“The Holy See considers that appropriate attention should be paid to the document, whose contents are presently unknown. In coming days, following its publication, the Holy See will be able to give it a careful and detailed examination”, the director of the Vatican Press Office Matteo Bruni told journalists with regard to the report on sexual abuse by members of the clergy in the archdiocese of Munich and Freising. The study released by the law firm Westpfahl Spilker Wastl (Wsw), asked to investigate by the Bavarian archdiocese, found that at least 497 persons were abused between 1945 and 2019. Most of the victims were reportedly male minors. A total of 173 priests and 9 deacons are mentioned in the list of 235 alleged abusers. “Reiterating its sense of shame and remorse for the abuse of minors committed by clerics – Bruni said – the Holy See assures its closeness to all victims and confirms the path taken to protect the youngest, ensuring safe environments for them.”The Report looks into the governance of the archbishops who presided over the archdiocese at the time: Michael von Faulhaber, Joseph Wendel, Julius August Dopfner, Joseph Ratzinger, Friedrich Wetter and Bishop Reinhard Marx. The handling of cases by Pope Emeritus Benedict XVI, Archbishop of Munich from 1977 to 1982, as Prefect of the Congregation for the Doctrine of the Faith is also investigated in detail.
“Benedict XVI had no knowledge of the report of the law firm Westpfahl-Spilker-Wastl, which exceeds 1,000 pages, until this afternoon”,
declared Monsignor Georg Gänswein, personal secretary to the Pope Emeritus. “He will carefully examine the report in the coming days,” Gänswein continued in a statement to journalists: “The Pope Emeritus, as he has declared on numerous occasions during the years of his pontificate, is deeply shocked and ashamed at the abuse of minors committed by clerics. He extends his personal closeness and prayers for all the victims, some of whom he has met during his apostolic journeys.”
“My first thought today is for those affected by sexual abuse, who have experienced harm and suffering at the hands of Church representatives, priests, and other employees in the sphere of the Church, on an appalling scale. I am shocked and ashamed”,
said Card Reinhard Marx, archbishop of Munich and Freising in his statement regarding the report on abuses committed by members of the clergy in his diocese. “As I have said over and over again in my capacities as archbishop of Munich and Freising, I feel jointly responsible for the institution of the church in recent decades,” the cardinal continued, as reported on the diocese’s website: “As the acting archbishop, I therefore apologize on behalf of the archdiocese for the suffering inflicted on people in the space of the church over the past decades. It has been known for years that sexual abuse was not taken seriously in the church, that the perpetrators were often not properly held accountable, that those responsible looked the other way. This is precisely why, since the first expert report we commissioned in 2010, we have commissioned the expert report presented today from the law firm WSW. It is an important and indispensable building block for the processing of cases of sexual abuse in our archdiocese and also for the church as a whole.”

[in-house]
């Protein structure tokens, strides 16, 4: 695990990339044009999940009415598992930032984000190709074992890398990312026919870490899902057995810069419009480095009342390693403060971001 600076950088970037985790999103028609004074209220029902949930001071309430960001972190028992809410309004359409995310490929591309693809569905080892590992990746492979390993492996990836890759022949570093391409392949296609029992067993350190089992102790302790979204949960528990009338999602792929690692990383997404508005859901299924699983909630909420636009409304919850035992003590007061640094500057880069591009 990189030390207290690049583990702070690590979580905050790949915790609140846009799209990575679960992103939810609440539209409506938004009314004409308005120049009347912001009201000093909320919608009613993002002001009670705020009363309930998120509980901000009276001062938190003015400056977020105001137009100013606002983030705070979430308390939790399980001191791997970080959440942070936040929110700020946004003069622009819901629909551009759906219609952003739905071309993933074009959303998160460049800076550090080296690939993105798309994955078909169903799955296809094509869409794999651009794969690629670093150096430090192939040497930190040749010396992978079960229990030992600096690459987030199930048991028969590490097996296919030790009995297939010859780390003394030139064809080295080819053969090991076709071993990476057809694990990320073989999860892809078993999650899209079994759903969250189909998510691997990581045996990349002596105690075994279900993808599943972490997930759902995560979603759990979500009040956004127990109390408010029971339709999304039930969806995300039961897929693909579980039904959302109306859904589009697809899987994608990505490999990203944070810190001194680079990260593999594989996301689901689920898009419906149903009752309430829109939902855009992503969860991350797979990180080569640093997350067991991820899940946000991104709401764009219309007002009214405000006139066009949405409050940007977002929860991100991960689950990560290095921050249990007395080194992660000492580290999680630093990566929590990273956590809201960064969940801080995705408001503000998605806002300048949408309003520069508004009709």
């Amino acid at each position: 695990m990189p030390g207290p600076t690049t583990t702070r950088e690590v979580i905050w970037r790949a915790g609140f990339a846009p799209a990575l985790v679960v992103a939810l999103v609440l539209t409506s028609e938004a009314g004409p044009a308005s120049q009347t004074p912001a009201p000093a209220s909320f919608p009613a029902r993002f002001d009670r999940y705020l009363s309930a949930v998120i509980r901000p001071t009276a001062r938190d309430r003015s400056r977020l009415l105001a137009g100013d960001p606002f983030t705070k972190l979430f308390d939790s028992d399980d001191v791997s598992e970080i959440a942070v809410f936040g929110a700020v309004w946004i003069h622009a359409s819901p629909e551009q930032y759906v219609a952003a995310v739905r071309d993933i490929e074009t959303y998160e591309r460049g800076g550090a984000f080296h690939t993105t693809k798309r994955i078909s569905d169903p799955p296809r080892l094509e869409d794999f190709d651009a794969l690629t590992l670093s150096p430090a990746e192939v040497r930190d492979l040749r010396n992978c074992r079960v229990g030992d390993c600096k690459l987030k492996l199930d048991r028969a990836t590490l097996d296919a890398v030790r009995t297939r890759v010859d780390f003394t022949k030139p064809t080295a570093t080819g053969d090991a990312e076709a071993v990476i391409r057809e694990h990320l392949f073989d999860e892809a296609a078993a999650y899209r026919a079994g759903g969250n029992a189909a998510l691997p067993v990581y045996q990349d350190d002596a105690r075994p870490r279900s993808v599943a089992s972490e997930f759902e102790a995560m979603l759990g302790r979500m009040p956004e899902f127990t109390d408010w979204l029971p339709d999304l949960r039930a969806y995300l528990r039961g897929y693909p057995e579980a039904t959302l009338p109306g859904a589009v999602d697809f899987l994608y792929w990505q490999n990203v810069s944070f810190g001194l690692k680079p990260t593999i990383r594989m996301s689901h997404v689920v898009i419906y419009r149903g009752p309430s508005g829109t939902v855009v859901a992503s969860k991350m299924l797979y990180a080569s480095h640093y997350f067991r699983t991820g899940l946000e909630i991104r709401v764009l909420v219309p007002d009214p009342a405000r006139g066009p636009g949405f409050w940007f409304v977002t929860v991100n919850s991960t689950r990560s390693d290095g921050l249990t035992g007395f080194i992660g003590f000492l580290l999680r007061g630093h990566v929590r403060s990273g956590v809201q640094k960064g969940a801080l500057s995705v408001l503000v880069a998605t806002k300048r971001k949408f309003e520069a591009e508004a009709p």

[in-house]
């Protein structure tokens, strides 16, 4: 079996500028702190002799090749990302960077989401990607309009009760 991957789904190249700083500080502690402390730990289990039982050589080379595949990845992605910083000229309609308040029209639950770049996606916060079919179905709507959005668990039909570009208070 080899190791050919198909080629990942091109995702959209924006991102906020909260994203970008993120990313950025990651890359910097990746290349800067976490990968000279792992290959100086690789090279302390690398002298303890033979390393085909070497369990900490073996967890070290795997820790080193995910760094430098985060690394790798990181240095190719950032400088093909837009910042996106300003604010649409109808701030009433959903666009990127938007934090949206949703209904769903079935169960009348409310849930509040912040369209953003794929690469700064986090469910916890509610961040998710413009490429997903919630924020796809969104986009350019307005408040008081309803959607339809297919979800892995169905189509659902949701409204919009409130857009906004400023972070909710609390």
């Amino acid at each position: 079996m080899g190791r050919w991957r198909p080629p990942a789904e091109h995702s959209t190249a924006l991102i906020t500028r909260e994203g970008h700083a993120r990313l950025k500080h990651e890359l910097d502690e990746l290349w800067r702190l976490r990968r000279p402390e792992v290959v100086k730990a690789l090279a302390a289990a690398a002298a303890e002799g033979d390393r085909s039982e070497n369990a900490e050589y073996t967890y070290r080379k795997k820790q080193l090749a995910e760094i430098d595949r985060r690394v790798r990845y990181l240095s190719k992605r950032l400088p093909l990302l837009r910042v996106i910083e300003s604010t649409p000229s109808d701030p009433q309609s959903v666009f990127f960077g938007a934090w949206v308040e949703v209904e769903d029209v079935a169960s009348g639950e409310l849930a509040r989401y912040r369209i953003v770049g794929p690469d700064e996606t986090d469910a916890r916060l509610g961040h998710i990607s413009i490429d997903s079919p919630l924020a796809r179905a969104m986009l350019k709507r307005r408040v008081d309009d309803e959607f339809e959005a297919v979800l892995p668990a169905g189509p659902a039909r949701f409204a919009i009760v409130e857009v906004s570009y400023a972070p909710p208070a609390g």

“Since 2010, much has been changed and enacted in the archdiocese, and we are far from finished”,
the cardinal’s assessment: “We will recommend and carry out further changes based on the recommendations of the current report”.
“It is my fervent hope that next Thursday (27 January, ed.’s note) we will be able to present the first perspectives and define the way forward”,
stated Cardinal Marx, for whom “it is high time to build on the insights of the report and take further steps forward, into the future. The abuse crisis is and remains a serious shock for the Church, and the reassessment and the way forward include guidance for victims of abuse, revision of misguided structures and attitudes of power. But it concerns more than that. In fact it involves the renewal of the Church, it involves what we are also seeking and promoting in the Synodal journey in Germany. For this Synodal Journey was based on the MHG study and its analysis.” “Coming to terms with sexual abuse can hardly be separated from the path of change, renewal and reform of the Church,” the cardinal concluded, assuring that “the perspective of those affected is now a central concern for us in the archdiocese of Munich and Freising, also with a view to taking steps towards the future”. In June 2021, Card. Marx had submitted his resignation to the Pope precisely over the issue of abuse committed by members of the clergy in Germany. His resignation was rejected by Francis. “The encounters with victims of sexual abuse marked a turning point for me. They changed and continue to change my perception of the Church,” Marx reiterated, apologising on behalf of the archdiocese “for the suffering inflicted on persons in the space of the Church over the past decades.”